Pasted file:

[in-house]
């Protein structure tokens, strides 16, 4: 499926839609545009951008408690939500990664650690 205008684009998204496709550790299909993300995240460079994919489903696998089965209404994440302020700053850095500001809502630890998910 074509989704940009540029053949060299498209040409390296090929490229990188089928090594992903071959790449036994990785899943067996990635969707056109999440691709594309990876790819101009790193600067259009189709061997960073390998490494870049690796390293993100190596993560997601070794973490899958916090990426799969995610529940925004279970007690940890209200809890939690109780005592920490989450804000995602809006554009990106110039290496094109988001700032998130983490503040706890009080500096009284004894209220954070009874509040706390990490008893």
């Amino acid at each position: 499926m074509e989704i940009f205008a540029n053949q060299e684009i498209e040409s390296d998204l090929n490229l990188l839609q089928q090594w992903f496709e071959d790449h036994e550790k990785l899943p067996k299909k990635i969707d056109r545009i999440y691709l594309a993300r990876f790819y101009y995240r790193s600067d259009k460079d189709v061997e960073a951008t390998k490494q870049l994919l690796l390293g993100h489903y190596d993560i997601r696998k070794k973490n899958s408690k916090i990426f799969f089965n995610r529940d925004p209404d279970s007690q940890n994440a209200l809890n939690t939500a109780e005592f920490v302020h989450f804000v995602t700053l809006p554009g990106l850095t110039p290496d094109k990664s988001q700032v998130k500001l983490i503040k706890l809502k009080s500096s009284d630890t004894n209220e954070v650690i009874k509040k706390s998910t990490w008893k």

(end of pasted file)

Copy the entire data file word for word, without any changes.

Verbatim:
[in-house]
């Protein structure tokens, strides 16, 4: 499926839609545009951008408690939500990664650690 205008684009998204496709550790299909993300995240460079994919489903696998089965209404994440302020700053850095500001809502630890998910 074509989704940009540029053949060299498209040409390296090929490229990188089928090594992903071959790449036994990785899943067996990635969707056109999440691709594309990876790819101009790193600067259009189709061997960073390998490494870049690796390293993100190596993560997601070794973490899958916090990426799969995610529940925004279970007690940890209200809890939690109780005592920490989450804000995602809006554009990106110039290496094109988001700032998130983490503040706890009080500096009284004894209220954070009874509040706390990490008893």
């Amino acid at each position: 499926m074509e989704i940009f205008a540029n053949q060299e684009i498209e040409s390296d998204l090929n490229l990188l839609q089928q090594w992903f496709e071959d790449h036994e550790k990785l899943p067996k299909k990635i969707d056109r545009i999440y691709l594309a993300r990876f790819y101009y995240r790193s600067d259009k460079d189709v061997e960073a951008t390998k490494q870049l994919l690796l390293g993100h489903y190596d993560i997601r696998k070794k973490n899958s408690k916090i990426f799969f089965n995610r529940d925004p209404d279970s007690q940890n994440a209200l809890n939690t939500a109780e005592f920490v302020h989450f804000v995602t700053l809006p554009g990106l850095t110039p290496d094109k990664s988001q700032v998130k500001l983490i503040k706890l809502k009080s500096s009284d630890t004894n209220e954070v650690i009874k509040k706390s998910t990490w008893k």